Step forward Part 3 to provide that essential accountability muscle: hapless Ministers making personal commitments for their respective Departmental actions.   Presumably, each time there’s a reshuffle, new faces and names will simply replace them.   Perhaps it would be a good idea to include the top mandarins too as they might have more longevity?

It seems curmudgeonly to look this gift horse in the mouth by asking if the commitments of Government Departments tackle the most important challenges facing disabled people.   The original strategy concept seemed so brilliant, but the end-product gives the overwhelming impression of civil servants desperately cobbling together actions that were already underway or would cost little or nothing in the future.   For example, extending jury service to Deaf people is certainly overdue but where’s the data and commitment to reducing the wholly disproportionate number of prisoners with mental health conditions.   Both are important but probably don’t have the same impact on society and fairness.   Likewise, there are huge gaps in the “strategy”: The Treasury doesn’t feature so presumably there’s no link between financial or tax policy and fairness; likewise, that massive NHS waiting list and its potential to double the disabled population doesn’t merit a mention.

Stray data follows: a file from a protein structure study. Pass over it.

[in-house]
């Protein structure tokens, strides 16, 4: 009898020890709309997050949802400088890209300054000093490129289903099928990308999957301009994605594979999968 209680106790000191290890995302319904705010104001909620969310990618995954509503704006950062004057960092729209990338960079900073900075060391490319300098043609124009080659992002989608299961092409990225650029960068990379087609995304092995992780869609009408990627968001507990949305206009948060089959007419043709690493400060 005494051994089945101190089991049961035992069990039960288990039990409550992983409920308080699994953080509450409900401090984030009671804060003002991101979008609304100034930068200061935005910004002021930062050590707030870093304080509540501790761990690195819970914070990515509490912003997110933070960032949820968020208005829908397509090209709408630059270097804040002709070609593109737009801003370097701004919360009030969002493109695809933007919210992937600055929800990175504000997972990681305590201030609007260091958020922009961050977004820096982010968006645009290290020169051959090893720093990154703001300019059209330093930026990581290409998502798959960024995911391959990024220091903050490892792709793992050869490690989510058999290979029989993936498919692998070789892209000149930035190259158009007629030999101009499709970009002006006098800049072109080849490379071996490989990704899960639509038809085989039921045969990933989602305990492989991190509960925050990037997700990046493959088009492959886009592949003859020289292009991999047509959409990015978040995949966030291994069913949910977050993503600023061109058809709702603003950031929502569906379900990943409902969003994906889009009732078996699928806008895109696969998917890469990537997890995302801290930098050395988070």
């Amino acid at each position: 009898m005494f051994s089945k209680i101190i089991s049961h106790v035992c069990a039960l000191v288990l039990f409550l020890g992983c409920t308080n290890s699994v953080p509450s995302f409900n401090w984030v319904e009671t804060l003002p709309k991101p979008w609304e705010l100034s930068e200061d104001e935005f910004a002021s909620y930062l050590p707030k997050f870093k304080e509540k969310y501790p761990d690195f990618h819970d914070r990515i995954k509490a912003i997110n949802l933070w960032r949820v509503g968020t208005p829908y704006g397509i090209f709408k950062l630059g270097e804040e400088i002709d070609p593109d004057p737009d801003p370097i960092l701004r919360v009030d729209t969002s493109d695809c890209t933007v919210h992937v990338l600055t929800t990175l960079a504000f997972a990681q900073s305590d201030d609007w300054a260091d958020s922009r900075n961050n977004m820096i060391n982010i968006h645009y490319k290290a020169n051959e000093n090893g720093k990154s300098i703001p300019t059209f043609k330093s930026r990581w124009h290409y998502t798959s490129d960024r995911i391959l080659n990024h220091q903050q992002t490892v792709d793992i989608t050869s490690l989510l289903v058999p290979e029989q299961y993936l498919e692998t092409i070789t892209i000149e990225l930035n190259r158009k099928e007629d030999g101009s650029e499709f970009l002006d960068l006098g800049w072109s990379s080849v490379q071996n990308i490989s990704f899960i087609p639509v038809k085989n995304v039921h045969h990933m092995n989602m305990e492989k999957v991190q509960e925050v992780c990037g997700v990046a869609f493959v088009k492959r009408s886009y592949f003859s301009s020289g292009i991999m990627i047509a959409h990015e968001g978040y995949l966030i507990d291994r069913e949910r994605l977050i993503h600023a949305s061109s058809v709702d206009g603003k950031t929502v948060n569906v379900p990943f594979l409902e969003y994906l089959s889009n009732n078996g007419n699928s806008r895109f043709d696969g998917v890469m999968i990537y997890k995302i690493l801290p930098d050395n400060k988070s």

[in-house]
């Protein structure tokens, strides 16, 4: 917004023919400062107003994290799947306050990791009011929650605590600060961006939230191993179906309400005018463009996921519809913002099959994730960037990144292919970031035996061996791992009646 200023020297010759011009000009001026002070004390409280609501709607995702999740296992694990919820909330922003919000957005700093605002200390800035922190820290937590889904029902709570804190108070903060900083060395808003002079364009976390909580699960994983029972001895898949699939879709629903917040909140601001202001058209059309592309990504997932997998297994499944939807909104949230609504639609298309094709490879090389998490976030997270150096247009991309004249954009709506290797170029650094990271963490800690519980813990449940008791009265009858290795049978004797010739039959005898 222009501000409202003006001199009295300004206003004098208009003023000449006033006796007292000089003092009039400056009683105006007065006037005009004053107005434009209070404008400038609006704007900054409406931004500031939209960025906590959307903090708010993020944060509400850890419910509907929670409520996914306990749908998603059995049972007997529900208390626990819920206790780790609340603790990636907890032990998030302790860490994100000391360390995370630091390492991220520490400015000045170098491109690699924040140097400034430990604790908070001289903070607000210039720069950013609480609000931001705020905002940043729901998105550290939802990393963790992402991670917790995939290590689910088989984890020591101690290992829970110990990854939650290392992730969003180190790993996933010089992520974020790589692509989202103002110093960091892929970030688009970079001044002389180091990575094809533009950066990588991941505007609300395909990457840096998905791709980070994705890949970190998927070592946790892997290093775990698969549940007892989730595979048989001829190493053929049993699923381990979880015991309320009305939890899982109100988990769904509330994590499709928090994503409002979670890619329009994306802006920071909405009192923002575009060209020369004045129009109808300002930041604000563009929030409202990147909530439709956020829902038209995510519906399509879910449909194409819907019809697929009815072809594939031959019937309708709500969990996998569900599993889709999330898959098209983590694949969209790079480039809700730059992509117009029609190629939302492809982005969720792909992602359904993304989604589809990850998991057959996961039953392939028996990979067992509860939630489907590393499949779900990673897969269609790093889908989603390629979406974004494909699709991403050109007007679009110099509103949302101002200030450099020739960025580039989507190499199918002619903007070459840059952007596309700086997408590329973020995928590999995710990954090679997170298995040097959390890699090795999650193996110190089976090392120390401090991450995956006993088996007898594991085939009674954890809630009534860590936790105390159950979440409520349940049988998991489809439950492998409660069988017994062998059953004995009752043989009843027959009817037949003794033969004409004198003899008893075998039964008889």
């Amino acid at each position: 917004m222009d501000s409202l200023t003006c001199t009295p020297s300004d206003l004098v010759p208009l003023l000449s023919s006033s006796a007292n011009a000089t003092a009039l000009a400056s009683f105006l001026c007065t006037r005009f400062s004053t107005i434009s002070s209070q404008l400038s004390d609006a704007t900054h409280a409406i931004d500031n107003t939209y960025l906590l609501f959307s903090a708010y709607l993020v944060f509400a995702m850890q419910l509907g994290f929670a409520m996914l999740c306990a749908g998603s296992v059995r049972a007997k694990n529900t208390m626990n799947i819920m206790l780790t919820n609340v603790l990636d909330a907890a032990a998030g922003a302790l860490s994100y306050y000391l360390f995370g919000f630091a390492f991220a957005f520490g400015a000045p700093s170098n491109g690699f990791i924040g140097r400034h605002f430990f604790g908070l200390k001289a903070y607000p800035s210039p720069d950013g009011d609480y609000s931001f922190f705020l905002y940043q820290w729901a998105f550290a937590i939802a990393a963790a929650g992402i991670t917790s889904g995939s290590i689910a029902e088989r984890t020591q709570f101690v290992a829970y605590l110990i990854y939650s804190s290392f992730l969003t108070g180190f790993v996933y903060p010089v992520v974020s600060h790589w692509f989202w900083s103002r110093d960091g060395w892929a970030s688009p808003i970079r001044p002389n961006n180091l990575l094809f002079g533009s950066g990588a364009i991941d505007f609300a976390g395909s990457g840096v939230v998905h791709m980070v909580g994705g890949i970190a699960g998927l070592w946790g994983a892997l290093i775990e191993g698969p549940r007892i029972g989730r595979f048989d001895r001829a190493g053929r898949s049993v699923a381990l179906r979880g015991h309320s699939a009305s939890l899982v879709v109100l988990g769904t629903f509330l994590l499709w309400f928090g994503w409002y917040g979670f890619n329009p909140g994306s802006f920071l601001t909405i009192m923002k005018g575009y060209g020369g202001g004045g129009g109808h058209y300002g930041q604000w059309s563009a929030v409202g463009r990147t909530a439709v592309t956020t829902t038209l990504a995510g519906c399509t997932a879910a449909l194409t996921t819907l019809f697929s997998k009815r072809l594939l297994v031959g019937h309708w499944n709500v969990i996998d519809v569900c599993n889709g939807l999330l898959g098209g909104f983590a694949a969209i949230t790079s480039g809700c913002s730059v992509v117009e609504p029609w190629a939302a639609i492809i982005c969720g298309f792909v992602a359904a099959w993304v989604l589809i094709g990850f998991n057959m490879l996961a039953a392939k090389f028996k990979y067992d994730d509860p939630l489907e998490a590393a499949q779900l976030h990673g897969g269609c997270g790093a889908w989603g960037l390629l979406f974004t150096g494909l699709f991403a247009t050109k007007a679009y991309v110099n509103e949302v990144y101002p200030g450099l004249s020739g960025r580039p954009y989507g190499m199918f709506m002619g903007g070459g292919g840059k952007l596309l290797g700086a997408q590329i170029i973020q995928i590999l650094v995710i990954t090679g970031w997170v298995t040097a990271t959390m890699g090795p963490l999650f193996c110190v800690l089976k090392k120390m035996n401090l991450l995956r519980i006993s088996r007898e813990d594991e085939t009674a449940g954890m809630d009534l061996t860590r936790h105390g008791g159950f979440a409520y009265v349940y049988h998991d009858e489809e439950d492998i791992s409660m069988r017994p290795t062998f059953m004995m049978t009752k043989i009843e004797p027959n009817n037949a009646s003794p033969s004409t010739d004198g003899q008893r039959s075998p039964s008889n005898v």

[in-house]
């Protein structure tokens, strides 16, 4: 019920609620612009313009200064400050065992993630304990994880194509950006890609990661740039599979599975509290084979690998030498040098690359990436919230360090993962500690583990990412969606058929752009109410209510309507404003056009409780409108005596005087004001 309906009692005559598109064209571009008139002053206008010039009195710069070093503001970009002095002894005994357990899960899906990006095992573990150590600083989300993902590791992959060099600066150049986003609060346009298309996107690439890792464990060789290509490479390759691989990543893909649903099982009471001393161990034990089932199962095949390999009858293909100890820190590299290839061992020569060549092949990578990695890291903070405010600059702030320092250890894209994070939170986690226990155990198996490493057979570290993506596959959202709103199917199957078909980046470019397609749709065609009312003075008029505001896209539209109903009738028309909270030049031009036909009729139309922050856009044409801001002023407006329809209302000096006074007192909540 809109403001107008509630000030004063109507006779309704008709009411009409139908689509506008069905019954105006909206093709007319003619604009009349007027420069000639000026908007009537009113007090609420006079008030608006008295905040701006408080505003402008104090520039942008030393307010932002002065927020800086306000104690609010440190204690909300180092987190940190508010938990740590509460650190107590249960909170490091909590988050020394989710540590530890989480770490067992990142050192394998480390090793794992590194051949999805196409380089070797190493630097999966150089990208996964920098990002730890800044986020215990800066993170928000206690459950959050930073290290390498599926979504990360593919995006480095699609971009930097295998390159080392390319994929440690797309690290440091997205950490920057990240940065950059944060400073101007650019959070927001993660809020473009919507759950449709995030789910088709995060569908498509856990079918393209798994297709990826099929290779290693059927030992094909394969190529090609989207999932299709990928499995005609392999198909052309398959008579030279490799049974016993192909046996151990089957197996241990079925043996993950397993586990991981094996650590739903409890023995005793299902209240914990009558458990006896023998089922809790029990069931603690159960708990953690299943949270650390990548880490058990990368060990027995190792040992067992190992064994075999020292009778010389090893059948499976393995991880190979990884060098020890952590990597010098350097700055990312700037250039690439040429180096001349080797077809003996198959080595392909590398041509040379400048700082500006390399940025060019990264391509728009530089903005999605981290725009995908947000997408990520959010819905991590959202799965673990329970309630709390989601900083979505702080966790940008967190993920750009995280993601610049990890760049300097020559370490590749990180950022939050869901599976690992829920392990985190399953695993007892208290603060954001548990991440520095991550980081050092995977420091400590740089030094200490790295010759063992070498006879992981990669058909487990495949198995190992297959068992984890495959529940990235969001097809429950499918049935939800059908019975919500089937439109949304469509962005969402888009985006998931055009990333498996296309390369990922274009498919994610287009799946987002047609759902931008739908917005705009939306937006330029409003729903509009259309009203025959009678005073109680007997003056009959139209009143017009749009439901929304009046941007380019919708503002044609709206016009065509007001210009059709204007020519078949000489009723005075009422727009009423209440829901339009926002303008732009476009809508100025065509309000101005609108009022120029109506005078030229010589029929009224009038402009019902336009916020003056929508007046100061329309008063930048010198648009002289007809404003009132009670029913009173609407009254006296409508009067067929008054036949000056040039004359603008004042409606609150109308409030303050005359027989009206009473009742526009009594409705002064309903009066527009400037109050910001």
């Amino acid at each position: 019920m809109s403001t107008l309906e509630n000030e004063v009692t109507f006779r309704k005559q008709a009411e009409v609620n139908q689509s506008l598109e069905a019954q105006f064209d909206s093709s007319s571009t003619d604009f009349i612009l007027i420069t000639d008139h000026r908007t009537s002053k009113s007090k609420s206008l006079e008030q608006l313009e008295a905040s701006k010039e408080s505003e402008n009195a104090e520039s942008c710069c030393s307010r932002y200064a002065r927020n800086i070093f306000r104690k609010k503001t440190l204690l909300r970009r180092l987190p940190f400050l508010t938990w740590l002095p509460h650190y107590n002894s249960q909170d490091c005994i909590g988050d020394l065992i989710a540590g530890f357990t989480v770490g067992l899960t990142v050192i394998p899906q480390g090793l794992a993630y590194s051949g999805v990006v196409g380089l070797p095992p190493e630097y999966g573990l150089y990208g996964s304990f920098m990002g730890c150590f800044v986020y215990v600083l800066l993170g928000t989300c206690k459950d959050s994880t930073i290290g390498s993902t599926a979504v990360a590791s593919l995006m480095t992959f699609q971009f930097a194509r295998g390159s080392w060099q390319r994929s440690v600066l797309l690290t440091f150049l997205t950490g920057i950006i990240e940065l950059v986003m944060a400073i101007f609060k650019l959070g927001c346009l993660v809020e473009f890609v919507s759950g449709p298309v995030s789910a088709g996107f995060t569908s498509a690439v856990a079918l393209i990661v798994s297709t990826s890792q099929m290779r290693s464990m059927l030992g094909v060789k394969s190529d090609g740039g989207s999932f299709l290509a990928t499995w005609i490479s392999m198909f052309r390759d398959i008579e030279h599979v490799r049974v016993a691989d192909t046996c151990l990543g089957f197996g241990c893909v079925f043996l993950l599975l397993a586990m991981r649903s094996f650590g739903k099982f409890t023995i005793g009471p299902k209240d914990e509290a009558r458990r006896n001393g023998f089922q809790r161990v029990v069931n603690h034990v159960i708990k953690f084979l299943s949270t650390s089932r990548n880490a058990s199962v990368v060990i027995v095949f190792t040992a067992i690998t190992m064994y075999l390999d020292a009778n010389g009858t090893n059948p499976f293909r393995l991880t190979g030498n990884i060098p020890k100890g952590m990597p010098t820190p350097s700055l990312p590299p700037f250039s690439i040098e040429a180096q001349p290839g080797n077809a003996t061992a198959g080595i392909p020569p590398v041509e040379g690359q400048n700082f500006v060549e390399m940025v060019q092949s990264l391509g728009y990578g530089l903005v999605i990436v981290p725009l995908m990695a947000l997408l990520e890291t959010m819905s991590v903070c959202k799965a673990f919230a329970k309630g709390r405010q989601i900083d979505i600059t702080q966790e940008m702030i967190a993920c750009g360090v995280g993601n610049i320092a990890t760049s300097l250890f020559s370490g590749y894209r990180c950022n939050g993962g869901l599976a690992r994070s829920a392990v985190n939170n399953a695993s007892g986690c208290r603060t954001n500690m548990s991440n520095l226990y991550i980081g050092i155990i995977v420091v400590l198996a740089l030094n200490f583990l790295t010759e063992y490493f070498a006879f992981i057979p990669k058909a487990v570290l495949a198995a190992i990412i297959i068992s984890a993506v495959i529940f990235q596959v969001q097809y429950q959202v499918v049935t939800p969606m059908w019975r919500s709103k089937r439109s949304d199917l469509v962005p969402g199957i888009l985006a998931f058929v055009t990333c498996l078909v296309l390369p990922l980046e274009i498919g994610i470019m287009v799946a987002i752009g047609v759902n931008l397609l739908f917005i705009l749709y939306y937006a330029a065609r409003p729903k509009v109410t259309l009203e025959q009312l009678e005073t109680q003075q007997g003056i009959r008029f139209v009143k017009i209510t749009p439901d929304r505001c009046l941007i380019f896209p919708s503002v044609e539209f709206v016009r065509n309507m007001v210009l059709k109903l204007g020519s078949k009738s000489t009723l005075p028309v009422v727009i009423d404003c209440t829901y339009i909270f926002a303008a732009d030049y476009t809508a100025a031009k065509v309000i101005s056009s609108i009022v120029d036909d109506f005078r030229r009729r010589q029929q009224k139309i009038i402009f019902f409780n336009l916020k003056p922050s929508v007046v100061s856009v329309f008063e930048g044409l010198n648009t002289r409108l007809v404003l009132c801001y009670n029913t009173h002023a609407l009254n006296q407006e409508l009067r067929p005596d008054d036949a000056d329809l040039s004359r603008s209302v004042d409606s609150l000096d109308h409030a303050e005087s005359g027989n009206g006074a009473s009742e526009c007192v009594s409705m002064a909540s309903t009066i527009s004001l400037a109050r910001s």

The strategy is like that weary buffet after someone has taken all the choice cuts: an unappetising mismatched miscellany of scraps.   If this brilliant concept is to realise its political potential, Government needs to go back to the drawing board: ask Departments to share the data about where their current policies, practices and procedures have the most negative impact on fairness and equality for disabled people and then tell us what they are going to do about it.   We want dates, data and targets that will prove that there has been real progress plus the carrots and sticks to motivate them.   Meanwhile, this disabled person isn’t holding her breath for any significant change and just wishes that Government acknowledged that equality law applies to them too: leading the way would encourage the rest of society to do better too.